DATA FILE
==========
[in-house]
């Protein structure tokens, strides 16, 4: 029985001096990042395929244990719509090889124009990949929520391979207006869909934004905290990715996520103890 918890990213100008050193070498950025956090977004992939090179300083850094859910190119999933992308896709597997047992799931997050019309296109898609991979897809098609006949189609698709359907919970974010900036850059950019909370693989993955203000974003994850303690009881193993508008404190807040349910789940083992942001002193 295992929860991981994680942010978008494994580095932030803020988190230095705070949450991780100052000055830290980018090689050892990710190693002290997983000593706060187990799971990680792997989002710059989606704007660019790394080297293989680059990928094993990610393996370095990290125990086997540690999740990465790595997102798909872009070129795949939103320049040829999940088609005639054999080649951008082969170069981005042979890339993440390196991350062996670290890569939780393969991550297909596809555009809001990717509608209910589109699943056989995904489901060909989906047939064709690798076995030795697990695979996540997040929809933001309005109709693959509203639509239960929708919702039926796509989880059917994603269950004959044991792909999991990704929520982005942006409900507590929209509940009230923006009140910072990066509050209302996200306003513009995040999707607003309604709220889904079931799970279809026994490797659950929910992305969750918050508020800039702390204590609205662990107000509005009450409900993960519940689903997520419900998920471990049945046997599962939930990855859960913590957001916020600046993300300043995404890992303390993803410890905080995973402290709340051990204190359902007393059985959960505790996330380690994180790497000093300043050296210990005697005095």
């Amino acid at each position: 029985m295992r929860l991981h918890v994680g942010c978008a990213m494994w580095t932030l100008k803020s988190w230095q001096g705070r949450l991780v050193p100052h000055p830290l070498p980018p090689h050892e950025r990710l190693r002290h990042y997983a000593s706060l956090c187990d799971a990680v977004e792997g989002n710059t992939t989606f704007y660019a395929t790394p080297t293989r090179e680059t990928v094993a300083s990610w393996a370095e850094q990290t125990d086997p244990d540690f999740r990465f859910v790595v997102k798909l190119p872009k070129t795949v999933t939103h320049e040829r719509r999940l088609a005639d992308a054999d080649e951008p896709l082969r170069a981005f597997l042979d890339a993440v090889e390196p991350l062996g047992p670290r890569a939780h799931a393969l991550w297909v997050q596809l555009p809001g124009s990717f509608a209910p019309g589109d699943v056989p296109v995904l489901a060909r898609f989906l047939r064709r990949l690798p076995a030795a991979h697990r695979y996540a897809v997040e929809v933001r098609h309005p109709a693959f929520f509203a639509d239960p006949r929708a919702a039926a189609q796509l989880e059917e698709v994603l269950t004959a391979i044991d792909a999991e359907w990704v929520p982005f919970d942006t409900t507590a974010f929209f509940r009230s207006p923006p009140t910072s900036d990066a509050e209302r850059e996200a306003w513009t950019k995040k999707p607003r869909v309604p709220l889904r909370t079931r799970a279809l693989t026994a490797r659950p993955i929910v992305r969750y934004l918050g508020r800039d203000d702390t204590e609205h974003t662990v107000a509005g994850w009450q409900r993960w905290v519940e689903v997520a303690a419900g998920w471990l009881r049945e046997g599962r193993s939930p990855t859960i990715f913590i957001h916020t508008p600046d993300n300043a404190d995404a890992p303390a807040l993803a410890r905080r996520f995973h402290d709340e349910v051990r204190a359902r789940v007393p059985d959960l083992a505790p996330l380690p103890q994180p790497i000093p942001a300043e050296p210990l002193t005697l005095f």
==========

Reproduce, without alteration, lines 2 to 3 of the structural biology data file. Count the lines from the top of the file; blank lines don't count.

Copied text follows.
């Protein structure tokens, strides 16, 4: 029985001096990042395929244990719509090889124009990949929520391979207006869909934004905290990715996520103890 918890990213100008050193070498950025956090977004992939090179300083850094859910190119999933992308896709597997047992799931997050019309296109898609991979897809098609006949189609698709359907919970974010900036850059950019909370693989993955203000974003994850303690009881193993508008404190807040349910789940083992942001002193 295992929860991981994680942010978008494994580095932030803020988190230095705070949450991780100052000055830290980018090689050892990710190693002290997983000593706060187990799971990680792997989002710059989606704007660019790394080297293989680059990928094993990610393996370095990290125990086997540690999740990465790595997102798909872009070129795949939103320049040829999940088609005639054999080649951008082969170069981005042979890339993440390196991350062996670290890569939780393969991550297909596809555009809001990717509608209910589109699943056989995904489901060909989906047939064709690798076995030795697990695979996540997040929809933001309005109709693959509203639509239960929708919702039926796509989880059917994603269950004959044991792909999991990704929520982005942006409900507590929209509940009230923006009140910072990066509050209302996200306003513009995040999707607003309604709220889904079931799970279809026994490797659950929910992305969750918050508020800039702390204590609205662990107000509005009450409900993960519940689903997520419900998920471990049945046997599962939930990855859960913590957001916020600046993300300043995404890992303390993803410890905080995973402290709340051990204190359902007393059985959960505790996330380690994180790497000093300043050296210990005697005095």
């Amino acid at each position: 029985m295992r929860l991981h918890v994680g942010c978008a990213m494994w580095t932030l100008k803020s988190w230095q001096g705070r949450l991780v050193p100052h000055p830290l070498p980018p090689h050892e950025r990710l190693r002290h990042y997983a000593s706060l956090c187990d799971a990680v977004e792997g989002n710059t992939t989606f704007y660019a395929t790394p080297t293989r090179e680059t990928v094993a300083s990610w393996a370095e850094q990290t125990d086997p244990d540690f999740r990465f859910v790595v997102k798909l190119p872009k070129t795949v999933t939103h320049e040829r719509r999940l088609a005639d992308a054999d080649e951008p896709l082969r170069a981005f597997l042979d890339a993440v090889e390196p991350l062996g047992p670290r890569a939780h799931a393969l991550w297909v997050q596809l555009p809001g124009s990717f509608a209910p019309g589109d699943v056989p296109v995904l489901a060909r898609f989906l047939r064709r990949l690798p076995a030795a991979h697990r695979y996540a897809v997040e929809v933001r098609h309005p109709a693959f929520f509203a639509d239960p006949r929708a919702a039926a189609q796509l989880e059917e698709v994603l269950t004959a391979i044991d792909a999991e359907w990704v929520p982005f919970d942006t409900t507590a974010f929209f509940r009230s207006p923006p009140t910072s900036d990066a509050e209302r850059e996200a306003w513009t950019k995040k999707p607003r869909v309604p709220l889904r909370t079931r799970a279809l693989t026994a490797r659950p993955i929910v992305r969750y934004l918050g508020r800039d203000d702390t204590e609205h974003t662990v107000a509005g994850w009450q409900r993960w905290v519940e689903v997520a303690a419900g998920w471990l009881r049945e046997g599962r193993s939930p990855t859960i990715f913590i957001h916020t508008p600046d993300n300043a404190d995404a890992p303390a807040l993803a410890r905080r996520f995973h402290d709340e349910v051990r204190a359902r789940v007393p059985d959960l083992a505790p996330l380690p103890q994180p790497i000093p942001a300043e050296p210990l002193t005697l005095f």